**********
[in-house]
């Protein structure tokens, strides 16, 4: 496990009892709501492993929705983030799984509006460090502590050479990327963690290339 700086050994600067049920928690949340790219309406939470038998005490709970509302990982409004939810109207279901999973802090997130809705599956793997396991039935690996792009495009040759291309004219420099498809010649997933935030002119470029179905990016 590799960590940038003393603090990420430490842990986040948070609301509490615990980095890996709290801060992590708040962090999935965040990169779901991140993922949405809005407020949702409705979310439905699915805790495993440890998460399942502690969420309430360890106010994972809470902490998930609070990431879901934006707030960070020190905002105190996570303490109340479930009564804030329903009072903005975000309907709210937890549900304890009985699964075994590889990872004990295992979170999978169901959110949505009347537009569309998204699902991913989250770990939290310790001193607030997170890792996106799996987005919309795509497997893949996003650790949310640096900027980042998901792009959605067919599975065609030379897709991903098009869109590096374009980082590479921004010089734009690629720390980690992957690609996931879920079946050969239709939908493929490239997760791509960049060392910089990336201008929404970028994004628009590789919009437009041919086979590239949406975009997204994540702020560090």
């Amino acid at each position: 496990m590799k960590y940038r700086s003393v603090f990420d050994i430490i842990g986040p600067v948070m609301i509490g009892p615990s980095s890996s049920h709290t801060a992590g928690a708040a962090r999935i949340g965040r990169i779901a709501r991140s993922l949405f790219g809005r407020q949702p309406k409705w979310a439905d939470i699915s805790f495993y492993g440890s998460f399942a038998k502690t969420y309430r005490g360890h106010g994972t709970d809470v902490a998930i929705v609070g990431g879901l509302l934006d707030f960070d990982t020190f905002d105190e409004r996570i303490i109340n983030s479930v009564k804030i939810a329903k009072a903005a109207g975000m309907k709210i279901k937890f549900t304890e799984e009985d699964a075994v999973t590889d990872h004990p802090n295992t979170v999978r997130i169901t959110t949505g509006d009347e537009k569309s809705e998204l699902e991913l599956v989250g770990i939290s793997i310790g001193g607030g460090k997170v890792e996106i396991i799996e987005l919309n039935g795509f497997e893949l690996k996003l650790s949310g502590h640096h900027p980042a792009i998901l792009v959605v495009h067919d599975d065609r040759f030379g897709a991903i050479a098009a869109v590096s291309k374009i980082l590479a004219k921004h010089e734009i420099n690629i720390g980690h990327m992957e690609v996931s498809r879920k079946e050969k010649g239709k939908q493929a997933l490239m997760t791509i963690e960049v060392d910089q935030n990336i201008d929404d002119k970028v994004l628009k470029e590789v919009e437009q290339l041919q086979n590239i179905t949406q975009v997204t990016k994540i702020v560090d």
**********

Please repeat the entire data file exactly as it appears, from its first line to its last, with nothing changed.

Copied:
[in-house]
């Protein structure tokens, strides 16, 4: 496990009892709501492993929705983030799984509006460090502590050479990327963690290339 700086050994600067049920928690949340790219309406939470038998005490709970509302990982409004939810109207279901999973802090997130809705599956793997396991039935690996792009495009040759291309004219420099498809010649997933935030002119470029179905990016 590799960590940038003393603090990420430490842990986040948070609301509490615990980095890996709290801060992590708040962090999935965040990169779901991140993922949405809005407020949702409705979310439905699915805790495993440890998460399942502690969420309430360890106010994972809470902490998930609070990431879901934006707030960070020190905002105190996570303490109340479930009564804030329903009072903005975000309907709210937890549900304890009985699964075994590889990872004990295992979170999978169901959110949505009347537009569309998204699902991913989250770990939290310790001193607030997170890792996106799996987005919309795509497997893949996003650790949310640096900027980042998901792009959605067919599975065609030379897709991903098009869109590096374009980082590479921004010089734009690629720390980690992957690609996931879920079946050969239709939908493929490239997760791509960049060392910089990336201008929404970028994004628009590789919009437009041919086979590239949406975009997204994540702020560090």
């Amino acid at each position: 496990m590799k960590y940038r700086s003393v603090f990420d050994i430490i842990g986040p600067v948070m609301i509490g009892p615990s980095s890996s049920h709290t801060a992590g928690a708040a962090r999935i949340g965040r990169i779901a709501r991140s993922l949405f790219g809005r407020q949702p309406k409705w979310a439905d939470i699915s805790f495993y492993g440890s998460f399942a038998k502690t969420y309430r005490g360890h106010g994972t709970d809470v902490a998930i929705v609070g990431g879901l509302l934006d707030f960070d990982t020190f905002d105190e409004r996570i303490i109340n983030s479930v009564k804030i939810a329903k009072a903005a109207g975000m309907k709210i279901k937890f549900t304890e799984e009985d699964a075994v999973t590889d990872h004990p802090n295992t979170v999978r997130i169901t959110t949505g509006d009347e537009k569309s809705e998204l699902e991913l599956v989250g770990i939290s793997i310790g001193g607030g460090k997170v890792e996106i396991i799996e987005l919309n039935g795509f497997e893949l690996k996003l650790s949310g502590h640096h900027p980042a792009i998901l792009v959605v495009h067919d599975d065609r040759f030379g897709a991903i050479a098009a869109v590096s291309k374009i980082l590479a004219k921004h010089e734009i420099n690629i720390g980690h990327m992957e690609v996931s498809r879920k079946e050969k010649g239709k939908q493929a997933l490239m997760t791509i963690e960049v060392d910089q935030n990336i201008d929404d002119k970028v994004l628009k470029e590789v919009e437009q290339l041919q086979n590239i179905t949406q975009v997204t990016k994540i702020v560090d």